It is very important to control isolated young plants should be controlled before they set seed to prevent the establishment of a soil seed bank (Australian Weeds Committee 2011). Because of the longevity of the soil-stored seeds of Flax-leaf Broom and other Genista species, which can remain dormant for at ten years (or more), eliminating larger infestations should be approached as a long-term endeavour (Muyt 2001).

Seeds of Genista species usually fail to establish in dense shade. As such creating any soil disturbance will normally induce a mass germination of soil stored seeds, which may continue to germinate for a number of years. In established infestations of Genista, seed numbers can reach several thousand per square metre (Muyt 2001).

Chemical control: Various herbicide are effective and available for use, please see, Office of Environment and Heritage (2014)  and DPI NSW (2019) for further details. Herbicide application methods are:

Foliar spraying: Foliar herbicide spraying is the application of herbicide solution to weed foliage in the form of a spray, a common method used for woody plants. Foliar herbicide spray can be applied to control Flax-leaf Broom, but follow-up treatments of re-growth of mature plants are necessary. Smaller plants can be slashed to control their regeneration and any regrowth sprayed with a suitable herbicide. Furthermore, damage to native plants should be minimised Australian Weeds Committee 2011).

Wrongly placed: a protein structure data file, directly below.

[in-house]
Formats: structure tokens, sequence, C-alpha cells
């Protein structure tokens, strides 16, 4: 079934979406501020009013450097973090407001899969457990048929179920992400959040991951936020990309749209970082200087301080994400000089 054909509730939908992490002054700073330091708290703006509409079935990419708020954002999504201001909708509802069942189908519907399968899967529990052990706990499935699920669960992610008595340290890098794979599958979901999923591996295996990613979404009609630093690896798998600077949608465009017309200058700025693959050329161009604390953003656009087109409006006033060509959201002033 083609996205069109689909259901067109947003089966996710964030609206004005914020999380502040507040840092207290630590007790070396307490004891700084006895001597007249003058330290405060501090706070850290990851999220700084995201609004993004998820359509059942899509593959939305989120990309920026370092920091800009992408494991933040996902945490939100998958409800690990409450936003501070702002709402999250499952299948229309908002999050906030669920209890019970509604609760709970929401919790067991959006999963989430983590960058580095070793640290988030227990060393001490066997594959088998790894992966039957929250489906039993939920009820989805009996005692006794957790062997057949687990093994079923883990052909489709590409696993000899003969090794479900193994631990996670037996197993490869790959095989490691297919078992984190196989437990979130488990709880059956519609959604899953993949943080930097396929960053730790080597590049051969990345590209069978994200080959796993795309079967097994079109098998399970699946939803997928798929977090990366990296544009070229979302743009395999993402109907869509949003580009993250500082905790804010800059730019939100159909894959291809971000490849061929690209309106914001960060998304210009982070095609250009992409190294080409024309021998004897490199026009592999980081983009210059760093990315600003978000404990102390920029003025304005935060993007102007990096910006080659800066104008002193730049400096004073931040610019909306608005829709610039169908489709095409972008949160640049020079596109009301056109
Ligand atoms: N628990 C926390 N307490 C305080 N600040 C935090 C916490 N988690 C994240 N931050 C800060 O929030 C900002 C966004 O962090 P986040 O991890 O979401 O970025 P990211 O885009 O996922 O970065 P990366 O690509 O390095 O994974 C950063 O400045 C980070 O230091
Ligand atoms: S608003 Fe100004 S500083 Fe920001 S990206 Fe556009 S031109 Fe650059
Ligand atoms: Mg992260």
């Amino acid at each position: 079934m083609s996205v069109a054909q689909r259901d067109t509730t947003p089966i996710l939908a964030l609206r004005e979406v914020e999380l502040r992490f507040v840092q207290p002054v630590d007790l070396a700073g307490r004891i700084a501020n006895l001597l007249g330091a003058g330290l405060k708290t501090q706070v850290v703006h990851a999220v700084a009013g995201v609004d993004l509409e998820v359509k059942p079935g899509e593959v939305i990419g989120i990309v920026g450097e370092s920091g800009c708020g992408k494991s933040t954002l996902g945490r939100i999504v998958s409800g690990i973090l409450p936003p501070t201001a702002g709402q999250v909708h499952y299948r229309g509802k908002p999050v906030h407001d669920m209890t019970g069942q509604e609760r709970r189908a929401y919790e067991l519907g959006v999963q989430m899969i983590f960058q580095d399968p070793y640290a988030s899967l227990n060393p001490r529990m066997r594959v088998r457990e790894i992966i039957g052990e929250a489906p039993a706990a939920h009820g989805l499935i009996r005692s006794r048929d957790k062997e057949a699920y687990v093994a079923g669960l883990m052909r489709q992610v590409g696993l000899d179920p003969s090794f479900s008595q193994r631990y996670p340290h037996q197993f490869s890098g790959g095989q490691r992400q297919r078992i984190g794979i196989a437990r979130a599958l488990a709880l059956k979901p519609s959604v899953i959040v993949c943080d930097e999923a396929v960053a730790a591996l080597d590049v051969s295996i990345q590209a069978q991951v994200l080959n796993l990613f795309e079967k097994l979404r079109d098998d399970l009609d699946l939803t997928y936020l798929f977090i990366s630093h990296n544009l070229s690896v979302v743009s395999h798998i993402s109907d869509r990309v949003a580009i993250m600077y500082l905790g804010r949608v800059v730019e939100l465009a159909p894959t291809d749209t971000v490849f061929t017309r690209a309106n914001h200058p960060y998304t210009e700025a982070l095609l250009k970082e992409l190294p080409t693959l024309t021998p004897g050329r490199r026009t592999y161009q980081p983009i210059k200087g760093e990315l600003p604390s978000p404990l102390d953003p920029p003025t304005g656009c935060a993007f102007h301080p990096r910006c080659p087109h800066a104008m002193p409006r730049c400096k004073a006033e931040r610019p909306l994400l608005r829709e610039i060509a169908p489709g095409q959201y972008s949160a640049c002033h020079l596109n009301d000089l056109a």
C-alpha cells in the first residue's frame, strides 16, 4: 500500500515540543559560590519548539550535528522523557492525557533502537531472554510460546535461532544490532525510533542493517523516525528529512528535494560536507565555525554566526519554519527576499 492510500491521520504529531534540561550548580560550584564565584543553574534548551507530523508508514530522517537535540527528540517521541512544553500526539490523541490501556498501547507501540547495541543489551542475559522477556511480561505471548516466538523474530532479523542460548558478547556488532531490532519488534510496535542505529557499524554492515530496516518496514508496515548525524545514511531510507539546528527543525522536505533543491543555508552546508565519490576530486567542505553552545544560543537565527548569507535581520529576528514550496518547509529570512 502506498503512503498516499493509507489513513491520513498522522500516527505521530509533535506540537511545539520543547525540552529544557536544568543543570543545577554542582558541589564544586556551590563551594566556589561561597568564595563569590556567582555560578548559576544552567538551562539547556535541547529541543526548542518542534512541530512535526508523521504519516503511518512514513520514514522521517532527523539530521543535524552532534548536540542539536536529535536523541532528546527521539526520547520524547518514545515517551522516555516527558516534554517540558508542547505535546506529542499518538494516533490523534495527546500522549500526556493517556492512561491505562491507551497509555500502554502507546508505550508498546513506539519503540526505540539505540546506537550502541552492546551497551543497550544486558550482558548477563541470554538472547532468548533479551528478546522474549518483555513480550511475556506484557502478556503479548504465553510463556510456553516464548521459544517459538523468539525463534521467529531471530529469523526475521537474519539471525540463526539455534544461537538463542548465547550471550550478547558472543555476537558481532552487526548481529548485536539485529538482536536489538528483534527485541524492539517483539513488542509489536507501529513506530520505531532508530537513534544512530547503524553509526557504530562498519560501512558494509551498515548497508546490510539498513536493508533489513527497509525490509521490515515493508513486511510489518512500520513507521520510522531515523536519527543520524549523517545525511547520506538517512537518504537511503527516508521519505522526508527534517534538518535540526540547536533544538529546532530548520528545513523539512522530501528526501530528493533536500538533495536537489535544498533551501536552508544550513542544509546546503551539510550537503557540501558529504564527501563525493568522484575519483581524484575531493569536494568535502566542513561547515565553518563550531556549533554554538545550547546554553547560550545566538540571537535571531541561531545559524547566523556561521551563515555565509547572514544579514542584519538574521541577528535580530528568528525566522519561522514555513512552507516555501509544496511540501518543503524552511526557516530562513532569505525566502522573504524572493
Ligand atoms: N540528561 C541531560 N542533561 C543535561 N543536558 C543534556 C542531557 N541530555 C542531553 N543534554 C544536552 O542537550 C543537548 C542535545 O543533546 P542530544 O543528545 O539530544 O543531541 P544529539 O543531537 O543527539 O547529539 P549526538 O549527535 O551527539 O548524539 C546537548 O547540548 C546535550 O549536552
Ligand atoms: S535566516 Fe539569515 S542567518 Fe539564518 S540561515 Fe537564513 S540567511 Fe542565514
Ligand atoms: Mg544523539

Cut-and-swab method (Cut stump treatment): is when each stem is cut off at ground level and immediately applying herbicide to the cut surface killing the plant to prevent regeneration from the rootstock.

Basal barking: Herbicide can be applied to the bark of smaller stems. This method involves applying herbicide mixed with an adjuant to the lower trunk or stem of woody plants up to around 50 mm in diameter to a height of 30-40 cm above ground level.

Stem injection (drill-and-fill): Herbicide can be injected into the bark of larger stems (Australian Weeds Committee 2011). Stem injection delivers herbicide directly to the sapwood but is rarely used on brooms, but when used, it is for plants with stems over 50 mm in circumference.

Scrape-and-paint: This method involves scraping away a small section of the bark and applying herbicide directly onto the sapwood. It is an effective but rarely used technique normally used on larger plants.

Splatter or gas gun:  splatter guns were developed over thirty five years ago for sheep drenching and has been adapted for weed spraying using chemicals.

Please see the Australian Pesticides and Veterinary Medicines Authority for chemical information http://www.apvma.gov.au.

NOTE: Training is normally a requirement in most States and Territories for all or some of the methods.

Non-chemical control: Control methods are described in detail in Office of Environment and Heritage (2014). Non-chemical methods are usually followed up with chemical (herbicide) applications.